First, there’s the open question about Berg’s relationship with Goldmark. While the Heitkamp campaign overplayed its hand by suggesting Berg owned or ran Goldmark, his claim to be “100 percent” divorced from the company strains credulity. According to Berg, he founded the company that proceeded Goldmark Property Management, but left several years before it changed its name to Goldmark. A few years after that, he helped found Goldmark Schlossman Commercial Real Estate Services. As Politico’s John Bresnahan reported last week, the two companies share a name, address, phone number, office space and many of the same officers and employees. Berg insists the two companies have no “legal affiliation.”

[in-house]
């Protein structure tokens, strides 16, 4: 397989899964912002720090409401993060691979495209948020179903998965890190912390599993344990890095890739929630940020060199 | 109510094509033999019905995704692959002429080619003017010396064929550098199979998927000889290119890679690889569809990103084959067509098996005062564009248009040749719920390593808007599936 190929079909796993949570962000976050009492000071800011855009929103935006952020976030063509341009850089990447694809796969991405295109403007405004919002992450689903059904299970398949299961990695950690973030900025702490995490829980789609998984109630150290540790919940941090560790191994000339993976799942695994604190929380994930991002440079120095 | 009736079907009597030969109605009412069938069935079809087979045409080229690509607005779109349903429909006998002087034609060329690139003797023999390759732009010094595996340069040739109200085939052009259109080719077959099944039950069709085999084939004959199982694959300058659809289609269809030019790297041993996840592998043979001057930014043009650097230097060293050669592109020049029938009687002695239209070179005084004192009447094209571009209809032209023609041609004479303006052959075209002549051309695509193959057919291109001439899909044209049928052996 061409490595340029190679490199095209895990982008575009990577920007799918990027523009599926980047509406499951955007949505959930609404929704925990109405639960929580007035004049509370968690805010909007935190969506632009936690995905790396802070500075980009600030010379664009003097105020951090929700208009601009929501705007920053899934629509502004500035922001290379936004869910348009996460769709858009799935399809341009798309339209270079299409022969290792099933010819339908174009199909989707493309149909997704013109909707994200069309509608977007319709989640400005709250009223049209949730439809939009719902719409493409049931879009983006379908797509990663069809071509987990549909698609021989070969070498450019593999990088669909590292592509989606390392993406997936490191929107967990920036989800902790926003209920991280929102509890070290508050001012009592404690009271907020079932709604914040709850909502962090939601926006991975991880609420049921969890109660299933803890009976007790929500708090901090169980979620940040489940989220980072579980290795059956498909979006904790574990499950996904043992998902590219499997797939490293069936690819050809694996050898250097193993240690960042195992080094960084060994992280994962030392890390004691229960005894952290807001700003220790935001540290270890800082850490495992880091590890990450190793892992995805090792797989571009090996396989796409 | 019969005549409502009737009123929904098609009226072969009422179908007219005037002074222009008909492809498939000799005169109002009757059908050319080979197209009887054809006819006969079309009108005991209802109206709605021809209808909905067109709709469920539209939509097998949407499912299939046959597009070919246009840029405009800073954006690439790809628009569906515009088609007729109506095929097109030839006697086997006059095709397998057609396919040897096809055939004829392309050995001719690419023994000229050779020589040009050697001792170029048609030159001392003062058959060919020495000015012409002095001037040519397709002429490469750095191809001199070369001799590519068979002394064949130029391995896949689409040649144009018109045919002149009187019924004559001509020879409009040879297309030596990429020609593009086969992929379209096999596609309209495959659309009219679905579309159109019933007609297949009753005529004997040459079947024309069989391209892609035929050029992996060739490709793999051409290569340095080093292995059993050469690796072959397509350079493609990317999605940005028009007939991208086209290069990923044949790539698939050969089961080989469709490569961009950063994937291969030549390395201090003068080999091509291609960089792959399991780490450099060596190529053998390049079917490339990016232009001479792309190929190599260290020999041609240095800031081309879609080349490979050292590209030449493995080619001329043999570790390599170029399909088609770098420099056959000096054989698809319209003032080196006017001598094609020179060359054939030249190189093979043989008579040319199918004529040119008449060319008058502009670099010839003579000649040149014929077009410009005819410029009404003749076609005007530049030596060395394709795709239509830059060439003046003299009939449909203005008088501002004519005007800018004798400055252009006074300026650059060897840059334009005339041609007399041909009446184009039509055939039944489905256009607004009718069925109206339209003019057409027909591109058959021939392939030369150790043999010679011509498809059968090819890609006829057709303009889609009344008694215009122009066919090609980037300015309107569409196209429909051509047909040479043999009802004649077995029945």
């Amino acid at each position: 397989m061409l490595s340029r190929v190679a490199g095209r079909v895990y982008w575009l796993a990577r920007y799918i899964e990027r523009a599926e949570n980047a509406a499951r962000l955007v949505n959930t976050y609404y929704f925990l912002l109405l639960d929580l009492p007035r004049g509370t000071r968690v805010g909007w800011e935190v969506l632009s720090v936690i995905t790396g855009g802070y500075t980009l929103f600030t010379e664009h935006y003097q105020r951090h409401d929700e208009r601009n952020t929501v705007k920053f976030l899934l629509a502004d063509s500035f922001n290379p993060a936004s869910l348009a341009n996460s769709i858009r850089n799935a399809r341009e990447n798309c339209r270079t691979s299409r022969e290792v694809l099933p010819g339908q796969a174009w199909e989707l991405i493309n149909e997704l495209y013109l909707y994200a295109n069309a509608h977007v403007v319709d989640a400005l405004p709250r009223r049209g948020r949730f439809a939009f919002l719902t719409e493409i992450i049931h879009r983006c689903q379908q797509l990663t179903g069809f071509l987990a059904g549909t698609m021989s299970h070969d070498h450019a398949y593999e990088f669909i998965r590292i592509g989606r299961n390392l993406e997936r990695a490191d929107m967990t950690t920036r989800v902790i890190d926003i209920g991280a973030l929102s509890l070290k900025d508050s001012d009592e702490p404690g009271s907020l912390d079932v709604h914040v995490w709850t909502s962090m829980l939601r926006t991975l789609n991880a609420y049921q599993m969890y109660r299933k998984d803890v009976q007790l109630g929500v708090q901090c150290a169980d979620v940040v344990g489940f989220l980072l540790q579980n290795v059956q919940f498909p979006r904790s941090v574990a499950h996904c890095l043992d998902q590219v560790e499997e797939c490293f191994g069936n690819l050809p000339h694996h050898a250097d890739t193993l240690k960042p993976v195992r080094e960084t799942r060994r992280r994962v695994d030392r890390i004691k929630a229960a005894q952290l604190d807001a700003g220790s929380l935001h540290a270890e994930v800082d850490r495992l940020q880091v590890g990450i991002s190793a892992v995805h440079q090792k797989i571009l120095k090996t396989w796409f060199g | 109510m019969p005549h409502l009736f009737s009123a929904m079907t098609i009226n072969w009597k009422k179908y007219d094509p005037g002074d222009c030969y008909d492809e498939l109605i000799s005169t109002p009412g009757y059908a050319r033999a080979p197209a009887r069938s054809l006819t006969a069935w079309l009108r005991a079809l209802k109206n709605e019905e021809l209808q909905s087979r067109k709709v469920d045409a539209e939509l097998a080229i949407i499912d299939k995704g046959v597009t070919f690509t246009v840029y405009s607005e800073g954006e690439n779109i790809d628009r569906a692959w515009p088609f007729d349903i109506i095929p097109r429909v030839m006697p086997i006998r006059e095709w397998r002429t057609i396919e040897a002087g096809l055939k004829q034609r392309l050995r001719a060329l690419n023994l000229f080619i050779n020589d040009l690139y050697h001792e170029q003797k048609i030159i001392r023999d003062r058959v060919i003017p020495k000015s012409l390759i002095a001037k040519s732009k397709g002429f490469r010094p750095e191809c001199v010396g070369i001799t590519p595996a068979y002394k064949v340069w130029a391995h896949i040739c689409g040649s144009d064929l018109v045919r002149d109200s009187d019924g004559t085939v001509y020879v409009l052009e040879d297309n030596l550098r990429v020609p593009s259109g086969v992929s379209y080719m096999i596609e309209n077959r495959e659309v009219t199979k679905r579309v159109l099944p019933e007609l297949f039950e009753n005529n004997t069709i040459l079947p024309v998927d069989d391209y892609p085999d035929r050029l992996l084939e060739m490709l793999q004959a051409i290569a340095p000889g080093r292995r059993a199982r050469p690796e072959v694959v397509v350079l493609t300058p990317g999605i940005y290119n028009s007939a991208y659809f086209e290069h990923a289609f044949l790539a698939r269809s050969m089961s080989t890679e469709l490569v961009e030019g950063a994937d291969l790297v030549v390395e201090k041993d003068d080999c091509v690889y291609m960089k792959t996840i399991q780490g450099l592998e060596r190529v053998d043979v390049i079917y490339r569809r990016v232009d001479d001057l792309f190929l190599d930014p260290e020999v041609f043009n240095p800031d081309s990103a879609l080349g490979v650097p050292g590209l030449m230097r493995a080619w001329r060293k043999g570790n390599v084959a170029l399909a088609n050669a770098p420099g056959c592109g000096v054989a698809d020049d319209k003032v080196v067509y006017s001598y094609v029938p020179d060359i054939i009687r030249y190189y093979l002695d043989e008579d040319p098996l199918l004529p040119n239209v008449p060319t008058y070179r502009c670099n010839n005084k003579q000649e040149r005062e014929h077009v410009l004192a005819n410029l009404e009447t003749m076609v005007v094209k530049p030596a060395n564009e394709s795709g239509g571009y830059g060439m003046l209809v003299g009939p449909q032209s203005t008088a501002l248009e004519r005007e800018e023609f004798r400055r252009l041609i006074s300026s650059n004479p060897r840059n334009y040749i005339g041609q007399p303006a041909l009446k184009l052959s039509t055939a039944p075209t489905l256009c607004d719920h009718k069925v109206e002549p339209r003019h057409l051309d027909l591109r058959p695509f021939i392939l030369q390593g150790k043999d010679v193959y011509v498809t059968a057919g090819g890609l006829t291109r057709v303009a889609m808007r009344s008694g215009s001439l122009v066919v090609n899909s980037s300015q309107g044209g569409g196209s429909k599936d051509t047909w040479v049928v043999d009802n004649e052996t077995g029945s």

But Goldmark Property Management’s website listed Berg as a senior vice president until August, when it was scrubbed (here’s a screenshot) and stated that “Rick has been with GOLDMARK since its inception in 1981.” Berg has acted as a public spokesman for the company in the past, and on a 2000 campaign donation, he listed “Goldmark Property Management” as his employer. The Berg campaign now says this was a clerical error.

In any case, there’s no question that Goldmark has been good to Berg. Berg is one of Congress’ wealthiest members, worth up to $54 million. He’s made his business record the foundation of his political career. “With nothing more than a loan, a vision, and a lot of hard work, what began as a business idea among friends grew into what is now Goldmark Schlossman Commercial Real Estate Services,” his campaign bio states.

Meanwhile, Goldmark employees have donated at least $17,500 to Berg’s Senate campaign, while they’ve given another $20,000 to the campaign arm of Senate Republicans via a joint fundraising committee with the Berg campaign. Goldmark employees gave another $28,900 to Berg’s 2010 House reelection campaign, making the company his top contributor that year.